Redwood lumber stability


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Hi All.

I am rebuilding a pair of front french doors 80" x 36" each door - picture a pair of glass doors with 5" x 1.75" redwood frames. I purchased rough cut clear heart vertical grain redwood full 2" x 6" x ~86". It arrived at the suppliers shop in June. The supplier (main business is custom molding) planed the rough boards down to 1.75" thickness for me. 4 months later - after sitting outside in the carport I am actually going to use them now. the wood is still dead flat in the planed dimension - beautiful! However, they are all crooked 3/16" to 3/8" over 86" length (see pic). My question is if I cut them square on the table saw will they just crook again? My hunch is they were probably crooked and had reached stability when they arrived at the suppliers and they had probably done all the warping/crooking they were going to before he planed them down to 1.75" - so whatever I cut/mill them to now will be stable dims from now on...?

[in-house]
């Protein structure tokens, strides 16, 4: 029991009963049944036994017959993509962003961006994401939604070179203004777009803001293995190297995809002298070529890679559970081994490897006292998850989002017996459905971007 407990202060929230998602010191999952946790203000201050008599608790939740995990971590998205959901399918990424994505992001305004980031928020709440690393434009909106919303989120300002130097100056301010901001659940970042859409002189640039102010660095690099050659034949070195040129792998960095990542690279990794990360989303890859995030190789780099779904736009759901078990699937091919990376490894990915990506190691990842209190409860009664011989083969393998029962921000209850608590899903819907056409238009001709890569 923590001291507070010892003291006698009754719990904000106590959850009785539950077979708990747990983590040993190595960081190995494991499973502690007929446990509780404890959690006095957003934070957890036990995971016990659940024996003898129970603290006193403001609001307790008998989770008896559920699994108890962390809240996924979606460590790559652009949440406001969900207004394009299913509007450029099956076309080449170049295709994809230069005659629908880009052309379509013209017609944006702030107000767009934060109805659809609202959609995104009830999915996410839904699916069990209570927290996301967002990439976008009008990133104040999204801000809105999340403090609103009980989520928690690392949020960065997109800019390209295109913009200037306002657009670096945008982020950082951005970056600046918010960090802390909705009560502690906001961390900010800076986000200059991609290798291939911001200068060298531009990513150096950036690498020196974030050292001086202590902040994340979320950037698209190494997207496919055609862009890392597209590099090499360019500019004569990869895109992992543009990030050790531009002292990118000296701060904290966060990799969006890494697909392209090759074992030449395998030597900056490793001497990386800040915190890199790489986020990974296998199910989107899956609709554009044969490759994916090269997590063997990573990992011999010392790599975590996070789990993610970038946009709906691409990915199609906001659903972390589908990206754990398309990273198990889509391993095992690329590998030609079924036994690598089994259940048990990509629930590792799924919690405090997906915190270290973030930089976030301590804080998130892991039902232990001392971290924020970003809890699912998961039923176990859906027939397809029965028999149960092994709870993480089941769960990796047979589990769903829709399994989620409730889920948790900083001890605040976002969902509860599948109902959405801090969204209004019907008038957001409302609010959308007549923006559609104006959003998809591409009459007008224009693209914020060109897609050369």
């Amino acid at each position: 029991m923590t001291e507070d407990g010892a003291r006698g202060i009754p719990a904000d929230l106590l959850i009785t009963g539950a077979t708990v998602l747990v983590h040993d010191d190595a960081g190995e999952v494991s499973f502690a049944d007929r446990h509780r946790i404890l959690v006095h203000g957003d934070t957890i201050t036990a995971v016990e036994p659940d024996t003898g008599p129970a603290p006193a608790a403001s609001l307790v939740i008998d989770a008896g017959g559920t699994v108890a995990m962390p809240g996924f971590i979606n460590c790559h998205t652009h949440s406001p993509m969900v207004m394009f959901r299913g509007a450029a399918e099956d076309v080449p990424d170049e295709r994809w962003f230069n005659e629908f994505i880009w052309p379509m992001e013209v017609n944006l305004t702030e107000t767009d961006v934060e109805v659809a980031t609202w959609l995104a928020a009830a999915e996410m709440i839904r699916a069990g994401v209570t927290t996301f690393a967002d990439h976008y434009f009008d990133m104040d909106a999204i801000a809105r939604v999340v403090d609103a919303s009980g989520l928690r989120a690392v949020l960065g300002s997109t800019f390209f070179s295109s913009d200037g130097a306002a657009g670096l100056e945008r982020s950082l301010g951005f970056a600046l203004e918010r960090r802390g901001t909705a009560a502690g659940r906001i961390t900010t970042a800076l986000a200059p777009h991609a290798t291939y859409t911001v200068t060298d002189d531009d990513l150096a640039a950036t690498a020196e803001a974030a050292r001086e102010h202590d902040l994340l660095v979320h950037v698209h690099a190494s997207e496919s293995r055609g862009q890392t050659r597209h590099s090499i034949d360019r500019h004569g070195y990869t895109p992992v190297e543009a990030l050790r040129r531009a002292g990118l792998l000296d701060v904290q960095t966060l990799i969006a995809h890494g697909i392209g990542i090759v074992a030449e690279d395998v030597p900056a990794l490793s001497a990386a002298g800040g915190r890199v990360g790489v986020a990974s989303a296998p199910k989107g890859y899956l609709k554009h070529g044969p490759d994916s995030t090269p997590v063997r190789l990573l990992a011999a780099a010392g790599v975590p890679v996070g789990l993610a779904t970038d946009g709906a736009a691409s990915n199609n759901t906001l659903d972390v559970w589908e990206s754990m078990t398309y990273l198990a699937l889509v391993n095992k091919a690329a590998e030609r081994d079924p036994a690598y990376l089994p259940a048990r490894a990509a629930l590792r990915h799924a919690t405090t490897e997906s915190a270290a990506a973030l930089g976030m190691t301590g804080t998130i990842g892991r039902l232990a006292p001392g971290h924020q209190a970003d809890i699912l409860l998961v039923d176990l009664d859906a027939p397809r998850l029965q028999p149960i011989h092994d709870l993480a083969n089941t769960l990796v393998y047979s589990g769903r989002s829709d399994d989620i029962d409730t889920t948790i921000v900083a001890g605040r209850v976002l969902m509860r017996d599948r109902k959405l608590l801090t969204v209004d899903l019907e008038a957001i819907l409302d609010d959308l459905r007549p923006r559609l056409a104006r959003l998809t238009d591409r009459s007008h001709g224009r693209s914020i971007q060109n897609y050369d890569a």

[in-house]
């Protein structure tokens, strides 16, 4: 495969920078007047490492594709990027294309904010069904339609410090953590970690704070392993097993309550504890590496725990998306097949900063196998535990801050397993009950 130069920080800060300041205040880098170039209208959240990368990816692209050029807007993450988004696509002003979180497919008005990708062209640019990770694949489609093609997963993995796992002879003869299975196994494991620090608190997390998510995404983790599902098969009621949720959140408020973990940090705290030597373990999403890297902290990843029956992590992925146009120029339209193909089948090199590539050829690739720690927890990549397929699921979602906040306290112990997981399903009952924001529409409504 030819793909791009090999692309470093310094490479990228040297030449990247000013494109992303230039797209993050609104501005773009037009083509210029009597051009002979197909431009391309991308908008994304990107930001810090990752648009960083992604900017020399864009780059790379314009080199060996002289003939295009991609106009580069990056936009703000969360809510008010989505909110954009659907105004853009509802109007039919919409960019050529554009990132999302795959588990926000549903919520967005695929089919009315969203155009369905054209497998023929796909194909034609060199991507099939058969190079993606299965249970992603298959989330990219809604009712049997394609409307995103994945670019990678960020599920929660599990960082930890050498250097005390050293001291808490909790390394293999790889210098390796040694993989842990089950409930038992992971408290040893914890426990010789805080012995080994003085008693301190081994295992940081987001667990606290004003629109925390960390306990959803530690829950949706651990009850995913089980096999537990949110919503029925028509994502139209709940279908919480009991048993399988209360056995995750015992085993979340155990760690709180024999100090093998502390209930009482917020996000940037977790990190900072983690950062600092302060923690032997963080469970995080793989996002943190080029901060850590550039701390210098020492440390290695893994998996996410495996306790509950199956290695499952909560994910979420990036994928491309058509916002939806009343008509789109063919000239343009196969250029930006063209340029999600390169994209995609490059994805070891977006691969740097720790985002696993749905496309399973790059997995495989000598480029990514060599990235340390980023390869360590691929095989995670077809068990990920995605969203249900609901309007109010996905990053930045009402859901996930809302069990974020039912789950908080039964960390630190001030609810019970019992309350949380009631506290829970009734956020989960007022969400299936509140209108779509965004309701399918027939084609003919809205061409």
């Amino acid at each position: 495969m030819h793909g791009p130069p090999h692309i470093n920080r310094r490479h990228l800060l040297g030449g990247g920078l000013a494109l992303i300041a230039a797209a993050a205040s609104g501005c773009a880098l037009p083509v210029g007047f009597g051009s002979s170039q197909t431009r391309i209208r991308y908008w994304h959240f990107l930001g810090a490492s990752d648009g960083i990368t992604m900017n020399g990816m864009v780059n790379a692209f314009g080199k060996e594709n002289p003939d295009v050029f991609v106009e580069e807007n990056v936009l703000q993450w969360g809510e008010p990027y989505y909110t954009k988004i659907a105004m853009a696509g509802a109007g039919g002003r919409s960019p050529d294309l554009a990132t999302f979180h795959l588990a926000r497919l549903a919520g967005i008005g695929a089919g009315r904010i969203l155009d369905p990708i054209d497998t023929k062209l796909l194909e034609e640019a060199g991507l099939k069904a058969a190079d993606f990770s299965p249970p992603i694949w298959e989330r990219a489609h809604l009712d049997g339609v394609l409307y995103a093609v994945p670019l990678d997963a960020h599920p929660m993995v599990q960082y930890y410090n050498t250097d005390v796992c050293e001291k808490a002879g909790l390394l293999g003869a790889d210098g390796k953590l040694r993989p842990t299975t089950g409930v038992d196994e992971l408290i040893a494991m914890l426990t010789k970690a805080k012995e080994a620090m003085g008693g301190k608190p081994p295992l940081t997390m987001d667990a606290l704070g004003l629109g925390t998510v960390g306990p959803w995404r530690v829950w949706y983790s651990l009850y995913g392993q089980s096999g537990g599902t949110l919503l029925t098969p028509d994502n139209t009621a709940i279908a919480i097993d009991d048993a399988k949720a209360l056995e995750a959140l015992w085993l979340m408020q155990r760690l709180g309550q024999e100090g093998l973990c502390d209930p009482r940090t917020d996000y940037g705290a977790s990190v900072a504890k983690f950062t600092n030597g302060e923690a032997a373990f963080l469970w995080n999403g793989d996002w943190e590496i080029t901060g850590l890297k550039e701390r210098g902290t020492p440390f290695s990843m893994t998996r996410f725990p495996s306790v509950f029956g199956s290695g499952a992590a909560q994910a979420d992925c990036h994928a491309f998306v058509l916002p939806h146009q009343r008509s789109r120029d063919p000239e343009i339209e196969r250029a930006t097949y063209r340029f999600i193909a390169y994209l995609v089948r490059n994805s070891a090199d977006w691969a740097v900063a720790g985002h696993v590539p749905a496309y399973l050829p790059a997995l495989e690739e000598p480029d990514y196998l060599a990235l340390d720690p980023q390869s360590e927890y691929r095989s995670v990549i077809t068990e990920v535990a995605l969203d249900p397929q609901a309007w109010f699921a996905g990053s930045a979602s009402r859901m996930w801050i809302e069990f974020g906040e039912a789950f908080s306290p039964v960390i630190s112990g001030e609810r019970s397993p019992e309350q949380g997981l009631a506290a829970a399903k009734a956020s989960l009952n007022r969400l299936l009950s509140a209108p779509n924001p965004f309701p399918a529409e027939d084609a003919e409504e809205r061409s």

crook small.jpg

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You are probably fine if the material has acclimated to where you are going to do the assembly.  I'm not sure where you are but, setting material on a carport, even in my dry desert basin, for that long would require a week or so of re-acclimation once brought into the shop.  After that, I am pretty confident with any 10%-ish MC material.  I would still rip it wide to allow yourself a little wiggle room for any relieve stress over that long dimension.

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My only concern is that redwood is so soft. Make sure when you drill pilots for screws that they are properly sized.  If you remove the screws and drip some epoxy into the hole then repilot after it dries it will greatly reduce the chance of stripping screws out. Steel screws ( even coated ones)  or hardware will stain redwood black. Brass or stainless is the way to go.

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  • 2 weeks later...

Redwood is a prefect wood for door construction, and quite stable. I'd let it acclimate in your shop for a week or two before milling. Rough mill to approximate dimension, let sit another week, then final mill. Same process for any lumber being used for door construction.  

 

 

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